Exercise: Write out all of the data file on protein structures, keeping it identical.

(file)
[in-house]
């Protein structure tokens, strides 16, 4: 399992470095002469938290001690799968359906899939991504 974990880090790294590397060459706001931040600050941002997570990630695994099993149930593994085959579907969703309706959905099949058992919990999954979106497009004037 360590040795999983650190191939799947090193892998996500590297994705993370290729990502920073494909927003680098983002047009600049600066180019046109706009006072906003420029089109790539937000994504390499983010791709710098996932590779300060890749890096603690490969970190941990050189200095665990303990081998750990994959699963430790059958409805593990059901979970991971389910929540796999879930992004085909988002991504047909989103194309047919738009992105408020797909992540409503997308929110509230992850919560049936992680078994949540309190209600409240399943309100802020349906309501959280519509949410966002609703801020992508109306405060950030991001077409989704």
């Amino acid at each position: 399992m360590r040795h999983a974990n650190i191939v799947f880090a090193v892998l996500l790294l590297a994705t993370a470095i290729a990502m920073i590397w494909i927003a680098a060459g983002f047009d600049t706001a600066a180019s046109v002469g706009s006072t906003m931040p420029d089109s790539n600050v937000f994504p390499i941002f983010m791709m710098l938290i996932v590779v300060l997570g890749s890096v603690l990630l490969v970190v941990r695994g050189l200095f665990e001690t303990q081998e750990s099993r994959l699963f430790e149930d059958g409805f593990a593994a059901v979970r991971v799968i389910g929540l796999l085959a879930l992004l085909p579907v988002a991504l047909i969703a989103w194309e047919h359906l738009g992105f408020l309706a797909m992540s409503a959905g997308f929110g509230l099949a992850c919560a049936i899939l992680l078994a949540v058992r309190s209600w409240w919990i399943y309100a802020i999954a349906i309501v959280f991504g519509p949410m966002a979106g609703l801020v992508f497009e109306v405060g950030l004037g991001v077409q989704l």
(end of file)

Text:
[in-house]
């Protein structure tokens, strides 16, 4: 399992470095002469938290001690799968359906899939991504 974990880090790294590397060459706001931040600050941002997570990630695994099993149930593994085959579907969703309706959905099949058992919990999954979106497009004037 360590040795999983650190191939799947090193892998996500590297994705993370290729990502920073494909927003680098983002047009600049600066180019046109706009006072906003420029089109790539937000994504390499983010791709710098996932590779300060890749890096603690490969970190941990050189200095665990303990081998750990994959699963430790059958409805593990059901979970991971389910929540796999879930992004085909988002991504047909989103194309047919738009992105408020797909992540409503997308929110509230992850919560049936992680078994949540309190209600409240399943309100802020349906309501959280519509949410966002609703801020992508109306405060950030991001077409989704």
């Amino acid at each position: 399992m360590r040795h999983a974990n650190i191939v799947f880090a090193v892998l996500l790294l590297a994705t993370a470095i290729a990502m920073i590397w494909i927003a680098a060459g983002f047009d600049t706001a600066a180019s046109v002469g706009s006072t906003m931040p420029d089109s790539n600050v937000f994504p390499i941002f983010m791709m710098l938290i996932v590779v300060l997570g890749s890096v603690l990630l490969v970190v941990r695994g050189l200095f665990e001690t303990q081998e750990s099993r994959l699963f430790e149930d059958g409805f593990a593994a059901v979970r991971v799968i389910g929540l796999l085959a879930l992004l085909p579907v988002a991504l047909i969703a989103w194309e047919h359906l738009g992105f408020l309706a797909m992540s409503a959905g997308f929110g509230l099949a992850c919560a049936i899939l992680l078994a949540v058992r309190s209600w409240w919990i399943y309100a802020i999954a349906i309501v959280f991504g519509p949410m966002a979106g609703l801020v992508f497009e109306v405060g950030l004037g991001v077409q989704l």